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Colin Davidson
Seamus Heaney

Remembering Seamus Heaney, who died a year ago today

Here’s a collection of art inspired by the beloved poet…

SEAMUS HEANEY LEFT us exactly a year ago – 30 August, 2013.

World leaders, literary luminaries, and the people of this island joined in mourning our most beloved poet.

To commemorate the anniversary of his death, An Post earlier this week unveiled these beautiful tributes to the Nobel Laureate.

In that spirit, asked artists from Ireland and beyond to share work inspired by Seamus Heaney, and their portraits of him, and to offer some thoughts on the man himself – one year on.

‘Powerful words’

maser Noli Timere - Heaney's last words displayed on a wall in Dublin Maser Maser

Renowned Dublin artist Maser tells us that, like most kids, he first encountered Heaney “for the Junior Cert.”

When he saw that the poet’s last words had been, in a text to his wife Marie, “Noli timere” or “Don’t be afraid” – he saved that day’s newspaper and stored it away.

They were powerful words.
I held out painting the piece until late winter. Maybe it’s the bad weather and short evenings, but it’s a tough and lonely time for a lot of people.
I feel it’s necessary to spread a bit of hope during that time.

‘A charming, sexy, mischievous, lovely man’

heaneyanniewest Annie West Annie West

Seamus Heaney was held in universal admiration – reverence, even. But illustrator and cartoonist Annie West saw something else.

She reflects on how she came to portray Heaney in a pair of illustrations.

I met Seamus a few times. He had that way of talking to you, while standing in a hall packed with his enthusiastic and determined admirers, as if you were the only other person in the room.
Seamus was a charming, sexy, mischievous, lovely man.

At the opening of her “Yeats in love” exhibit in Galway in 2009, future President Michael D. Higgins himself suggested she take on another Irish Nobel prize winner. West accepted the challenge, and began researching.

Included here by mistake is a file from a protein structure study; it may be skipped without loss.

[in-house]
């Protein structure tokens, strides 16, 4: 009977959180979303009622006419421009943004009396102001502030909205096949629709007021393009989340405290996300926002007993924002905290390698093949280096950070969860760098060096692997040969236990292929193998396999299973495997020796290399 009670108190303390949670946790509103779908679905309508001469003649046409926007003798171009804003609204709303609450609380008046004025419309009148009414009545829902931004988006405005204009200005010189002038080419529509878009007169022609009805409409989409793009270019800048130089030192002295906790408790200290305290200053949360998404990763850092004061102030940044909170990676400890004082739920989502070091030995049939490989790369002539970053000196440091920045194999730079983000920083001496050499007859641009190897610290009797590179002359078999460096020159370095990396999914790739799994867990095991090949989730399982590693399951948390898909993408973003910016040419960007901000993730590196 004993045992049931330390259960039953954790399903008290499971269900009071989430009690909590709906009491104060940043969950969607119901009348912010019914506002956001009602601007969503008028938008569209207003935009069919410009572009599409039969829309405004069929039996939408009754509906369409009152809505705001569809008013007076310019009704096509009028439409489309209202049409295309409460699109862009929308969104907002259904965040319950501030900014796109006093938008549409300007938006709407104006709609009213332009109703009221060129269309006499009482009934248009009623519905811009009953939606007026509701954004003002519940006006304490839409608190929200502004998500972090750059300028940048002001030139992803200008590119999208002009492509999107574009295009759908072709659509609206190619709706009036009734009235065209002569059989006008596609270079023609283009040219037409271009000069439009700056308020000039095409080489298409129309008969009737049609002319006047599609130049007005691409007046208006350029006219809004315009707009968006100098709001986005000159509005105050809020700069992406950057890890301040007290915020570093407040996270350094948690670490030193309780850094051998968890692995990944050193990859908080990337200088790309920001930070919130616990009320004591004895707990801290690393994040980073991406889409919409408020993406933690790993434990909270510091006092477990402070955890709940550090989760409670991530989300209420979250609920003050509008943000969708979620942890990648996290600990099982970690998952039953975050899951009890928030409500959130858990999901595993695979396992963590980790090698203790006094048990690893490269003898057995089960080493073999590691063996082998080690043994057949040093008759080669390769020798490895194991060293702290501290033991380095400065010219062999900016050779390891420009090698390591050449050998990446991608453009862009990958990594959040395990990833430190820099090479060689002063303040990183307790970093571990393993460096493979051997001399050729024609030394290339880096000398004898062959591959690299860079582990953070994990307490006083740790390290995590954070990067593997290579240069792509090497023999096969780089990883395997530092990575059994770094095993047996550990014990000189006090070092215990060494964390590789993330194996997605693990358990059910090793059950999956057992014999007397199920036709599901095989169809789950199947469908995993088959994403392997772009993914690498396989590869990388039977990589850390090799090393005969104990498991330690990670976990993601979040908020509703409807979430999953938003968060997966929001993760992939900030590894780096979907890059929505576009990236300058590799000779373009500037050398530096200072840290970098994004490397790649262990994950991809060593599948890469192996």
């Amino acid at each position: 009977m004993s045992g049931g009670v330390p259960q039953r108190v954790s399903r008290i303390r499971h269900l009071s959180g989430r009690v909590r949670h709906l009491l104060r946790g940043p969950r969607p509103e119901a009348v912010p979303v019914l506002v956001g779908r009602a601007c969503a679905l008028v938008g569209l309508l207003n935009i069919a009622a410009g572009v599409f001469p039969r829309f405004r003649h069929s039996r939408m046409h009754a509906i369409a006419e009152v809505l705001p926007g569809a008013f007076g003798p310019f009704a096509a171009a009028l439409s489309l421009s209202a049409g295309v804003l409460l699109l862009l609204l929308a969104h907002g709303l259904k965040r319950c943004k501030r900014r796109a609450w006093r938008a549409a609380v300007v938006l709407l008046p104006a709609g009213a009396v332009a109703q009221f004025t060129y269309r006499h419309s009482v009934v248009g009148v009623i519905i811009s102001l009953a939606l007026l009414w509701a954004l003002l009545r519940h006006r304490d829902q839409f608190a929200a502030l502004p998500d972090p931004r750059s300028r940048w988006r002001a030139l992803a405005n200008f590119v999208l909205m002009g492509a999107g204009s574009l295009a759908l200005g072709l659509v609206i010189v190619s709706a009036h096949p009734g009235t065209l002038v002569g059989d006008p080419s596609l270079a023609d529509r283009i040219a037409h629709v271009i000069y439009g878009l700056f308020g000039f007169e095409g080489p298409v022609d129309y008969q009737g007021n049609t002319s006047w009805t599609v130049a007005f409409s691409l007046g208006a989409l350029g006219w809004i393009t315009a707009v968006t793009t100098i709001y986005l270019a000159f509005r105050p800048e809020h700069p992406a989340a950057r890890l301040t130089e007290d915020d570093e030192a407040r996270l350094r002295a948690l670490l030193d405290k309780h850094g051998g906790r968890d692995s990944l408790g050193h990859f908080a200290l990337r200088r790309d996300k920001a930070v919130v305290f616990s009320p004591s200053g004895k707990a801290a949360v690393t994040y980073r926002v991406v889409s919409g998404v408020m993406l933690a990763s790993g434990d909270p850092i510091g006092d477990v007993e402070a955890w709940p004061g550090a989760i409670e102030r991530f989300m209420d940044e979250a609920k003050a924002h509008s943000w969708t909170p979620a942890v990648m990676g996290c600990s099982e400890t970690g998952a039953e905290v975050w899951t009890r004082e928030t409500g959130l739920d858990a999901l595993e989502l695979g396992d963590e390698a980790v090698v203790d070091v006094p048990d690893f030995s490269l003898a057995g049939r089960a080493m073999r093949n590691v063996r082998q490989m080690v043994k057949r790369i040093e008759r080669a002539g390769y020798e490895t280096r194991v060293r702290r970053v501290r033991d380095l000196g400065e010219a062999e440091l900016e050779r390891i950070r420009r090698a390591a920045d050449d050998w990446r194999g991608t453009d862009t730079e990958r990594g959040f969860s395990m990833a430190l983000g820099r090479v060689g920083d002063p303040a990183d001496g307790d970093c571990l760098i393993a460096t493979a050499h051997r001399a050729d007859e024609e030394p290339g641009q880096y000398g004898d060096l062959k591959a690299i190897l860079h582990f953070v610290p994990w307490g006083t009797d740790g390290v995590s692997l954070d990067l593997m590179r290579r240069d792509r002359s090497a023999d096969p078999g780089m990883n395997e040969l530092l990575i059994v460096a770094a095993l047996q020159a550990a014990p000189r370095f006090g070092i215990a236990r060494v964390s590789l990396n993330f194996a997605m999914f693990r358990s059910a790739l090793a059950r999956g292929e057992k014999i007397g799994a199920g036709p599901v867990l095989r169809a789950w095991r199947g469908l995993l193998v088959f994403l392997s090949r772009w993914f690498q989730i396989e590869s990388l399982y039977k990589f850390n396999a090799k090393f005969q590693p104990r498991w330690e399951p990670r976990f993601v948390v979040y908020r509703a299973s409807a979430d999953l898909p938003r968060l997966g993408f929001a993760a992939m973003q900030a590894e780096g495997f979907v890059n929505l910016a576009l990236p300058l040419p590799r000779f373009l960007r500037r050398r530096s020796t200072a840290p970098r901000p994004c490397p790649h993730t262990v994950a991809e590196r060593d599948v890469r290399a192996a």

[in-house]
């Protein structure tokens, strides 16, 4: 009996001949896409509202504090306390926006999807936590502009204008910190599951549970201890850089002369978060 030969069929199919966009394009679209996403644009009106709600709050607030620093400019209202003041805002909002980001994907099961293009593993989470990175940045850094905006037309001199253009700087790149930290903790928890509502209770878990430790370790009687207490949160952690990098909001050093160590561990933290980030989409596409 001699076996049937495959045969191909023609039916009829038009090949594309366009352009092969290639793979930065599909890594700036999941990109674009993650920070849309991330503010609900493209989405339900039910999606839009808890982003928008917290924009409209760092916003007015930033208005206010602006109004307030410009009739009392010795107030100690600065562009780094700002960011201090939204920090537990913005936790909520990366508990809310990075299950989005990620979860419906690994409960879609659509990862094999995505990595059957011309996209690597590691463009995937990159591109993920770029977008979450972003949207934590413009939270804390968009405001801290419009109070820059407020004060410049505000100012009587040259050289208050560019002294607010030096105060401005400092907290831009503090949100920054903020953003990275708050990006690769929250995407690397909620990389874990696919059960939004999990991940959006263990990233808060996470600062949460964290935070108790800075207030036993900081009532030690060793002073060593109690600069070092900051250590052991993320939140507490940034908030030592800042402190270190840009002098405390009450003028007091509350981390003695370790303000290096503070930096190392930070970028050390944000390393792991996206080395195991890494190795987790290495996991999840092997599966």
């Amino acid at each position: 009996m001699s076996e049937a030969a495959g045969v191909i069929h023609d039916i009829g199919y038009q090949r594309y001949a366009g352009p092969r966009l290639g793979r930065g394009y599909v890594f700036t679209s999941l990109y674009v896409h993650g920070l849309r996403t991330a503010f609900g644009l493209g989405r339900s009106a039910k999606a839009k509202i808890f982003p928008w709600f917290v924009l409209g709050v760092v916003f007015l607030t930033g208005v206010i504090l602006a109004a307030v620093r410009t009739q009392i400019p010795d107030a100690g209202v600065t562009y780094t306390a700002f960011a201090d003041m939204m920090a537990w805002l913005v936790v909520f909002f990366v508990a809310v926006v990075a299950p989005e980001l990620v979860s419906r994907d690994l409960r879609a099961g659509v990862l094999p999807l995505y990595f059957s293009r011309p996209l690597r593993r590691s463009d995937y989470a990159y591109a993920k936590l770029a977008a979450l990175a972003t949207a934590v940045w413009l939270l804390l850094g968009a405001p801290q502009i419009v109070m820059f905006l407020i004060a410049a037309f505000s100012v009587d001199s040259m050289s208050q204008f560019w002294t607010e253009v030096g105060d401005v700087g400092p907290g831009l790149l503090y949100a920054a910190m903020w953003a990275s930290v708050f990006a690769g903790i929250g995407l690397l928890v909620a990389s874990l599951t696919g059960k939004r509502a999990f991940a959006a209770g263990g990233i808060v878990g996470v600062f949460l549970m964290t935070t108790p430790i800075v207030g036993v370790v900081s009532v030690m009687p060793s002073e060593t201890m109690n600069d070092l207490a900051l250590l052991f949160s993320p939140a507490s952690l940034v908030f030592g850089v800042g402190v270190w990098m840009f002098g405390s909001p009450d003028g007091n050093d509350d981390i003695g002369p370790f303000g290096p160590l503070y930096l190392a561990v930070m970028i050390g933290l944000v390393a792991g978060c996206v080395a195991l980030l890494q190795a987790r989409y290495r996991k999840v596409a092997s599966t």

Picking up tiny stories I’d heard like bits of string, I slowly put a couple of drawings together.

In one, Heaney sits in his study, tadpoles on the windowsill, a “squadron” of adoring women looking through the window – reading the Ben Sherman shirt catalogue.

In the other, Heaney the venerated and celebrated literary titan, sits with a quill and ink, fighting his way through a Sudoku puzzle, with the caption “We live in an imperfect world.”

‘The actual Seamus Heaney’

JS1A2808 Colin Davidson Colin Davidson

It doesn’t get more revealing, or exciting for an artist, than the rare moment when a subject stands next to their portrait.

It makes it all the more special that Northern Ireland-based artist Colin Davidson’s portrait of Heaney was the last the poet sat for.

Davidson shared the poignant moment on his Twitter account last April:

Here’s the finished portrait of Seamus Heaney (with the actual Seamus Heaney).

It will be displayed as part of the “On Home Ground” festival in Magherafelt, Co Derry, beginning on 11 September.

‘A genuine and unassuming man’

stephen bennett Stephen Bennett Stephen Bennett

Painter Stephen Bennett, based in Ardara, Co Donegal, remembers meeting Heaney at the McGill Summer School in Glenties, some years back.

He had that same down-to-earth look which draws me to a lot of the people I paint.
I very much enjoyed working on the portrait and I hope my portrayal captures the feeling I got, of a very genuine and unassuming man.

‘I can’t read his poems without being changed in some fundamental way’

seamus_heaney_by_delph_ambi-d6rzlf3 Catherine Edmunds Catherine Edmunds

Catherine Edmunds, an artist and writer based in the North East of England, was inspired to do this pencil sketch of Heaney about a month after his death. She explains his appeal as a poet:

It’s not just his lyricism and earthiness.
It’s the way I cannot read any of his poems without being changed in some fundamental way, and that is the mark of a great writer.

‘He could transform the elements of everyday life’

seamus_heaney_drawing_by_raypelesko-d3fjcva Ray Pelesko Ray Pelesko

Ray Pelesko, from Somerset, New Jersey, only became familiar with the poetry of Seamus Heaney while working on this commissioned sketch.

I found his writing to be quite moving and powerful.
There was a sense of authenticity that really spoke to me. I liked how he could transform the elements of every day life into something more beautiful.

Here are some more portraits by artists from around the world, all of whom share one thing – a love of the late, great Seamus Heaney.

Remembering Seamus Heaney, who died a year ago today
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 Read: “Don’t be afraid” – Seamus Heaney’s final words remembered at poignant goodbye>

‘Full of humour, care and courtesy’: President leads tributes to Seamus Heaney>

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